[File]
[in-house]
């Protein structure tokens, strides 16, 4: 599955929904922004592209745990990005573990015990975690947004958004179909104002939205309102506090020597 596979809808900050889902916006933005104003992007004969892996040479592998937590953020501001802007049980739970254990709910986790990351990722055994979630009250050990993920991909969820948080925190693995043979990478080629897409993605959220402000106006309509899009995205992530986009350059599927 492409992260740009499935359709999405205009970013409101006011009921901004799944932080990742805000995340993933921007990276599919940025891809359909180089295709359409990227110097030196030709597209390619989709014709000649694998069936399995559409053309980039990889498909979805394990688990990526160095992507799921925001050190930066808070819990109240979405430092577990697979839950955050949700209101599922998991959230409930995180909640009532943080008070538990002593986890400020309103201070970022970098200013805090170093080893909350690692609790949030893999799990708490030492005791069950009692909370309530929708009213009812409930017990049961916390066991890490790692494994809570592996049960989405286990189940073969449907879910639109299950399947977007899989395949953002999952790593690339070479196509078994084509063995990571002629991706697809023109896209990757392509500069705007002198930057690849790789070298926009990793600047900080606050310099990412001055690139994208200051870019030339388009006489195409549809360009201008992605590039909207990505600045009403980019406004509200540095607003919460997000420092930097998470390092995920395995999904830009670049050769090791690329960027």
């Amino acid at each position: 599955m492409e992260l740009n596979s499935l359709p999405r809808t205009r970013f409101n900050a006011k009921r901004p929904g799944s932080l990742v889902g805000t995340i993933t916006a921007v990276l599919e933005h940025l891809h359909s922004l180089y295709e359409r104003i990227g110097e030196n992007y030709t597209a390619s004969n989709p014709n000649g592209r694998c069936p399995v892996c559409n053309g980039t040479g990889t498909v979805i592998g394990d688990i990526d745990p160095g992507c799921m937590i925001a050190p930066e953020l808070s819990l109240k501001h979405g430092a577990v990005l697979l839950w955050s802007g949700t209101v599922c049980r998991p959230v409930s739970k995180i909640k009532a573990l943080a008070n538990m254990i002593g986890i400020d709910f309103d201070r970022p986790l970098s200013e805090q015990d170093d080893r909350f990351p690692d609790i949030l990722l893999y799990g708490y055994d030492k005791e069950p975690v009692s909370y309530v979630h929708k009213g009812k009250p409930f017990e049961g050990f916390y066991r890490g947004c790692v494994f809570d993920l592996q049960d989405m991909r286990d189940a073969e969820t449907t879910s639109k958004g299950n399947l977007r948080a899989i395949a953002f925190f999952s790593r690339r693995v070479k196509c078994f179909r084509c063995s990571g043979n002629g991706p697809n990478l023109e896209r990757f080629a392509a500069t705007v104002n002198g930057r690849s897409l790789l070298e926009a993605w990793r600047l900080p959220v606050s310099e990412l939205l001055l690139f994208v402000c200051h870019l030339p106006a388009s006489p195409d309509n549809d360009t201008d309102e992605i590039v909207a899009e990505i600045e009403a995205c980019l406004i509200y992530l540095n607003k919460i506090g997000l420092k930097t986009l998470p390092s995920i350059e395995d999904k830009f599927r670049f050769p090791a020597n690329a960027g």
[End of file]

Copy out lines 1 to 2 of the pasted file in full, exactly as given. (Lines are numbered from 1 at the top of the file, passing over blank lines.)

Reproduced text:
[in-house]
């Protein structure tokens, strides 16, 4: 599955929904922004592209745990990005573990015990975690947004958004179909104002939205309102506090020597 596979809808900050889902916006933005104003992007004969892996040479592998937590953020501001802007049980739970254990709910986790990351990722055994979630009250050990993920991909969820948080925190693995043979990478080629897409993605959220402000106006309509899009995205992530986009350059599927 492409992260740009499935359709999405205009970013409101006011009921901004799944932080990742805000995340993933921007990276599919940025891809359909180089295709359409990227110097030196030709597209390619989709014709000649694998069936399995559409053309980039990889498909979805394990688990990526160095992507799921925001050190930066808070819990109240979405430092577990697979839950955050949700209101599922998991959230409930995180909640009532943080008070538990002593986890400020309103201070970022970098200013805090170093080893909350690692609790949030893999799990708490030492005791069950009692909370309530929708009213009812409930017990049961916390066991890490790692494994809570592996049960989405286990189940073969449907879910639109299950399947977007899989395949953002999952790593690339070479196509078994084509063995990571002629991706697809023109896209990757392509500069705007002198930057690849790789070298926009990793600047900080606050310099990412001055690139994208200051870019030339388009006489195409549809360009201008992605590039909207990505600045009403980019406004509200540095607003919460997000420092930097998470390092995920395995999904830009670049050769090791690329960027």